Impunity and the judiciary

11 08 2011

According to a report carried by the Asian Human Rights Commission, it seems that the impunity enjoyed by officials is sanctioned by the courts.

As so vividly demonstrated in a recent BBC documentary on the bloody events of 2010,  officials in Thailand are almost never held to account for their illegal actions taken against civilians. Those illegal actions are usually undertaken in the name of the state and involve acts of repression.

The AHRC report is of a Bangkok court decision made on 10 August 2011 that sentenced Suderueman Malae to two years in jail for having “falsely implicated” Police Major General Chakthip Chaijinda in a case of alleged torture against Suderueman. Remarkably, the policeman was able to deny his involvement based on police records. According to the police record, although Chakthip led the unit responsible for the arrest and detention of Suderueman in February 2004, he was not listed as present when the alleged torture took place.  Clearly, the court decided to accept the police records – likely “inaccurate, and possibly fabricated” rather than the testimony of the victim.

Suderueman was one of the clients of disappeared human rights lawyer Somchai Neelaphaijit (for earlier accounts on Somchai’s case see here and here).

The AHRC has “unreservedly condemns this ruling” against Suderueman. Its reasons for this repudiation are provided in the linked account. It states:

The impunity for torture and other gross abuses of human rights that these men enjoy is guaranteed not only by assurances that they will not be held responsible, but also that arrangements exist to enable them to exact revenge upon those persons who have the temerity to complain.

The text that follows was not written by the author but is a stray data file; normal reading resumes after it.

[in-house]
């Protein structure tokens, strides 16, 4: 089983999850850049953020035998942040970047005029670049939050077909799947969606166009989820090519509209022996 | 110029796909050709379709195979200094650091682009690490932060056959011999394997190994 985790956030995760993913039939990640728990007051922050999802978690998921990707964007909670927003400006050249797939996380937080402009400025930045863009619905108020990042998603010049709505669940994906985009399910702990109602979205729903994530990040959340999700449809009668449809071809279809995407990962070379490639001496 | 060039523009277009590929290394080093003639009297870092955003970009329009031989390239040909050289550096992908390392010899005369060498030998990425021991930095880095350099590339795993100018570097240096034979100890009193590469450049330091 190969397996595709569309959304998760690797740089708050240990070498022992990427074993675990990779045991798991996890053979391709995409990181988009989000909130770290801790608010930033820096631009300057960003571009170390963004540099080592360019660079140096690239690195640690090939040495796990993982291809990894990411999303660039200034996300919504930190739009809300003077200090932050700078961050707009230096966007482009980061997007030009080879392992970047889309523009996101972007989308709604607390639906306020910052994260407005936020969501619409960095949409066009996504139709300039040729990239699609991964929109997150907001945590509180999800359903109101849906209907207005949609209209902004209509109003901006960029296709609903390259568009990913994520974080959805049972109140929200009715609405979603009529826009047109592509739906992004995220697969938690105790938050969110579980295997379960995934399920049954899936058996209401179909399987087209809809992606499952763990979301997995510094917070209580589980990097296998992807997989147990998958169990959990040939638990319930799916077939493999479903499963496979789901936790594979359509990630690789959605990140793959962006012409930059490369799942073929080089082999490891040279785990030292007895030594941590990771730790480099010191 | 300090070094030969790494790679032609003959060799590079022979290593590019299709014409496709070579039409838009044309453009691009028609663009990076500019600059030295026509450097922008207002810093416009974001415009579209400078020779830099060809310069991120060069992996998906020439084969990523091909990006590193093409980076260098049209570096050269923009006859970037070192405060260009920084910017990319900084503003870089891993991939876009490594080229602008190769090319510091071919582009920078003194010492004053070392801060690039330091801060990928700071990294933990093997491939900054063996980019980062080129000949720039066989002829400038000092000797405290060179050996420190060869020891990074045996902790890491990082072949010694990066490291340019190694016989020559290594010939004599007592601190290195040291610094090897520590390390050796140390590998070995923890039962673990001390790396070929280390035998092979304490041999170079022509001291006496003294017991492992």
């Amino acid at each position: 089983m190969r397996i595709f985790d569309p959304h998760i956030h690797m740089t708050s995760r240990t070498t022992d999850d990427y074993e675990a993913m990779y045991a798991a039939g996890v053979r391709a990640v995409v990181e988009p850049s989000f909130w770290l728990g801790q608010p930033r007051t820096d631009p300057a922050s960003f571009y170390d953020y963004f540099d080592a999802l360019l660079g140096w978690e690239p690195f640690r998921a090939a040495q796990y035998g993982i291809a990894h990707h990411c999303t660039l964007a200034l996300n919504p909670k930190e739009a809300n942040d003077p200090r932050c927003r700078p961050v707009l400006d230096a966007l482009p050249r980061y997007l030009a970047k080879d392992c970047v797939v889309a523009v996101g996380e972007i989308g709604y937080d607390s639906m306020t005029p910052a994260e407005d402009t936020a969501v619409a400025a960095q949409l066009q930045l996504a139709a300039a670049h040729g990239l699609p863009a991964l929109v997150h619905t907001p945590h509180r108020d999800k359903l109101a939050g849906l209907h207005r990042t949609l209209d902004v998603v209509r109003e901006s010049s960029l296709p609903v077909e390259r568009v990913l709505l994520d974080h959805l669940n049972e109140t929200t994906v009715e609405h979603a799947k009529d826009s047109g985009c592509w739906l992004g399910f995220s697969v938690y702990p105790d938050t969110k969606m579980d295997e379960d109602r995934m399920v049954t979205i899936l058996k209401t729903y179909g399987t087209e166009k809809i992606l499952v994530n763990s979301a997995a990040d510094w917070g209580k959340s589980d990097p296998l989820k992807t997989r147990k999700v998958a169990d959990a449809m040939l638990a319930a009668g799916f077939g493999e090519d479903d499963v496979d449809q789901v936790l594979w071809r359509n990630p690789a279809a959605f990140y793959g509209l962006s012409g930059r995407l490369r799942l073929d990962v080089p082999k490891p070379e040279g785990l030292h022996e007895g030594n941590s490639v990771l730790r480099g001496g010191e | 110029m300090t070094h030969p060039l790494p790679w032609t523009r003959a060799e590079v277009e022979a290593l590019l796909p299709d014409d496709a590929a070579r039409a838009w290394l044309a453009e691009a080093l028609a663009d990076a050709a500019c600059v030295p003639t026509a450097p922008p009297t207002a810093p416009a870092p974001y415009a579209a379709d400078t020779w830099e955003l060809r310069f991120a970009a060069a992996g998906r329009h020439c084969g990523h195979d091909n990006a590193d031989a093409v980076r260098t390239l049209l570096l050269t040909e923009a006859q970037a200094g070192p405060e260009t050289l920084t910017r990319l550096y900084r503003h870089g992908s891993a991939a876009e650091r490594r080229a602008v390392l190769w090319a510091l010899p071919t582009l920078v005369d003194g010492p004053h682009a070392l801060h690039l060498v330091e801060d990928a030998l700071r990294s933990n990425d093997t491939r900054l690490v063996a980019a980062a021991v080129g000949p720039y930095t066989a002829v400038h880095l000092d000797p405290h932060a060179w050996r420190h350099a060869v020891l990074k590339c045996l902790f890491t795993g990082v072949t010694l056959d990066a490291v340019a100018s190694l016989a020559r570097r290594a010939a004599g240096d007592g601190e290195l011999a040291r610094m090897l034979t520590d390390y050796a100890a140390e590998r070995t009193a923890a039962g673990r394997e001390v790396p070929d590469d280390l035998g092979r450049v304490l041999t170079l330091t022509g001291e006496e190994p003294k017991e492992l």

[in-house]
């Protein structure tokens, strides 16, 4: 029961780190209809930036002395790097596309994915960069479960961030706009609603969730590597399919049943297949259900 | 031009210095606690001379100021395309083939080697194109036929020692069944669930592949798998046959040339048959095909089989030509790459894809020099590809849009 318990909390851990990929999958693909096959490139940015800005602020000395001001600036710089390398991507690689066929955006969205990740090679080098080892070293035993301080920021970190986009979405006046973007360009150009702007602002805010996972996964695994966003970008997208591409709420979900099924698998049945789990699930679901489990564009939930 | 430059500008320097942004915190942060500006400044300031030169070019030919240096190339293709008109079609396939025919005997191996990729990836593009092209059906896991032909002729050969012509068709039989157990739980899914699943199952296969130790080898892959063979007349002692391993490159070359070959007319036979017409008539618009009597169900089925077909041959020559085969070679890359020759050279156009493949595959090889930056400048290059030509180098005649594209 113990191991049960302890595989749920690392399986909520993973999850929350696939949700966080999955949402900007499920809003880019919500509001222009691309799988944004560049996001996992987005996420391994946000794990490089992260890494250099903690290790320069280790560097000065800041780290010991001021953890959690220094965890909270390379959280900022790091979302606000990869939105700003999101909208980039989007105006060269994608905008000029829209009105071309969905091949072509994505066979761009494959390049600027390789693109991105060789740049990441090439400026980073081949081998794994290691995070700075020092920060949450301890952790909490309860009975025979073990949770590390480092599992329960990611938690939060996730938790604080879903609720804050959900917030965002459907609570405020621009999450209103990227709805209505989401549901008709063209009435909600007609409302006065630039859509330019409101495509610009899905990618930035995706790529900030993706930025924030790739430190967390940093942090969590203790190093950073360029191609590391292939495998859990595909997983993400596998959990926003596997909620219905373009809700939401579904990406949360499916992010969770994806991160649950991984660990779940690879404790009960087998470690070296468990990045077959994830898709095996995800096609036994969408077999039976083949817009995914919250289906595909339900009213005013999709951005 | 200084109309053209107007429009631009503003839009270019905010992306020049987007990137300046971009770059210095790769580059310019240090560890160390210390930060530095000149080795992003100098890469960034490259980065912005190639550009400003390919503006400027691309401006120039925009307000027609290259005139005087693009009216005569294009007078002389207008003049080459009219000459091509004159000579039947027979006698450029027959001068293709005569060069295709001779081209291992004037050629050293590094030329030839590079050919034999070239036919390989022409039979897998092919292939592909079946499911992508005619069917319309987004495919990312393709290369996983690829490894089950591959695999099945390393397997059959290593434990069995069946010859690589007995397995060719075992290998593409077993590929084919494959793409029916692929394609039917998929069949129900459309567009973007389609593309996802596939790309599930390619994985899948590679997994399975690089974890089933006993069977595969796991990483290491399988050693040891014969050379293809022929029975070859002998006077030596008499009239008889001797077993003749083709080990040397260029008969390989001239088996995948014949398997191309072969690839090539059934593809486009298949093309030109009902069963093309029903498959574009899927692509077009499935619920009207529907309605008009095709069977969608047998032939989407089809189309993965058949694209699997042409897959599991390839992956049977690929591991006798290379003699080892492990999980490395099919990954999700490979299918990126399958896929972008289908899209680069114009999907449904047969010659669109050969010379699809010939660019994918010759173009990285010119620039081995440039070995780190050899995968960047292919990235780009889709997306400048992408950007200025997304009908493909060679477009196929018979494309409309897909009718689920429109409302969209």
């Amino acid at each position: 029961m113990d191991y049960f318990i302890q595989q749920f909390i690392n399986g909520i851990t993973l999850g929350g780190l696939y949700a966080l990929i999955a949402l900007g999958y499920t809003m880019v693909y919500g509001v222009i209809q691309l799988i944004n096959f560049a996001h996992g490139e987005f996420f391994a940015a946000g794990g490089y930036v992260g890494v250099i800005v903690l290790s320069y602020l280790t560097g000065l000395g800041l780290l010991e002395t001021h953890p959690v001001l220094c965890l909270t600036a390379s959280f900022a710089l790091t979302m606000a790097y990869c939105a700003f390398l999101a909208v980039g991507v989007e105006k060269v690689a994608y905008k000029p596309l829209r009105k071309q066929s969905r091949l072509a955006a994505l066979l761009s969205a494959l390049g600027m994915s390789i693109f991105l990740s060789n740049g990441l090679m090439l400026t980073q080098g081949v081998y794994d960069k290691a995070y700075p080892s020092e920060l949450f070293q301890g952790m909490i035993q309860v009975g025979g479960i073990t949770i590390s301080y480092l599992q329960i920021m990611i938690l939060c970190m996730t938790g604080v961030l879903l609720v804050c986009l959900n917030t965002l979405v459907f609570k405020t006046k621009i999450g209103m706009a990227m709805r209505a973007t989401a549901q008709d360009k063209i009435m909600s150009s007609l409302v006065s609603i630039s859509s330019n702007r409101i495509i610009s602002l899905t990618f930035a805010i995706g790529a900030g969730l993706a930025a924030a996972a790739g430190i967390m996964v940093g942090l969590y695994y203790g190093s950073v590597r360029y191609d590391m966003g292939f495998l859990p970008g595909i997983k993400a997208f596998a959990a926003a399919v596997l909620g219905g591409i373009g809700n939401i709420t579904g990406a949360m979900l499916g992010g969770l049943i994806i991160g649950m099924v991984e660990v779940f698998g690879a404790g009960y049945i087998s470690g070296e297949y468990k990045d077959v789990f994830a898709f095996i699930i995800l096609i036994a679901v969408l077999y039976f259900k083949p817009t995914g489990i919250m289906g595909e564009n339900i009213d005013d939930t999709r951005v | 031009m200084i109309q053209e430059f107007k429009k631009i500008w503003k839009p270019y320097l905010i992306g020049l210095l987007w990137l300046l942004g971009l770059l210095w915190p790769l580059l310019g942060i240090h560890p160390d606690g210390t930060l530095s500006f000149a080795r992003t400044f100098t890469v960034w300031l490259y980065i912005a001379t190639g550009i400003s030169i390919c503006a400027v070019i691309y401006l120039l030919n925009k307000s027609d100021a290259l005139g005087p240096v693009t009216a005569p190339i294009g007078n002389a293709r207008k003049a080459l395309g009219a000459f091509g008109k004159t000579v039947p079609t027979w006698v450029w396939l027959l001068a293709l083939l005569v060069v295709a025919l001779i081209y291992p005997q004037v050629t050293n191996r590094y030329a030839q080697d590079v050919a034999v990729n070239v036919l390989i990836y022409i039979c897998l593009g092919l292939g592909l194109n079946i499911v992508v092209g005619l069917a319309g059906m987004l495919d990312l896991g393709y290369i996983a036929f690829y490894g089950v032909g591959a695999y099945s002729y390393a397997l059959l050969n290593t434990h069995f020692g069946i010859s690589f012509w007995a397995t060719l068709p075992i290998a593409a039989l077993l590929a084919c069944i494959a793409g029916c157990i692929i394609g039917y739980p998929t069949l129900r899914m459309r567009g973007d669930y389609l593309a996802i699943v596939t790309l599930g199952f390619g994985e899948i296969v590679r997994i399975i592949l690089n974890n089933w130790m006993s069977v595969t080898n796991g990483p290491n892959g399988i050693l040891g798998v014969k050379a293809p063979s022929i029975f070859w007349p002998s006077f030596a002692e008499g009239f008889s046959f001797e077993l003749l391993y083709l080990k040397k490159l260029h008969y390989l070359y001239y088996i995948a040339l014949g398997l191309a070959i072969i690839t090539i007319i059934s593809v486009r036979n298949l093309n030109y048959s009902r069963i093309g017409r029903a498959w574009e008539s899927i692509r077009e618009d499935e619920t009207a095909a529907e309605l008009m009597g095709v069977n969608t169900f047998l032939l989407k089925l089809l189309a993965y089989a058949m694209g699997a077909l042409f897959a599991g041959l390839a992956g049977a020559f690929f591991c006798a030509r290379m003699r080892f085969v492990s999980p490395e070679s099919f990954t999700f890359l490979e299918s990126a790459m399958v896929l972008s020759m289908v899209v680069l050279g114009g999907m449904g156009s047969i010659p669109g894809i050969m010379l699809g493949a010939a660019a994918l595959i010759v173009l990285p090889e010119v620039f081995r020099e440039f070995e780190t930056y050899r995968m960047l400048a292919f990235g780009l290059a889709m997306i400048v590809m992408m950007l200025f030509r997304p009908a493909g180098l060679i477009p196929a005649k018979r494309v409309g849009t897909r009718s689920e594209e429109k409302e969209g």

Further, the AHRC observes that:

the human rights priorities of the state in Thailand are made patently clear: not to investigate alleged abuses of human rights but to investigate, prosecute and imprison persons who allege such abuses….

This is a message that people in Thailand already know well. Consequently, the number of complainants of extrajudicial killing, enforced disappearance, torture and other gross abuses of human rights in Thailand remain few, not because the incidence of such abuses is low but because only the bravest persons, or those thrust into the spotlight like Suderueman, speak out. Most of those who do complain never complete the process of bringing a case to court, withdrawing under a combination of threats and offers of money to remain silent. Of those who do, some end up like Suderueman, prosecuted for their victimhood. Others end up in hiding, or dead.

The AHRC is obviously correct to conclude that the courts are complicit in establishing and maintaining the state of impunity. They correctly state that “all the courts of Thailand have to offer … is contempt for basic human rights.”



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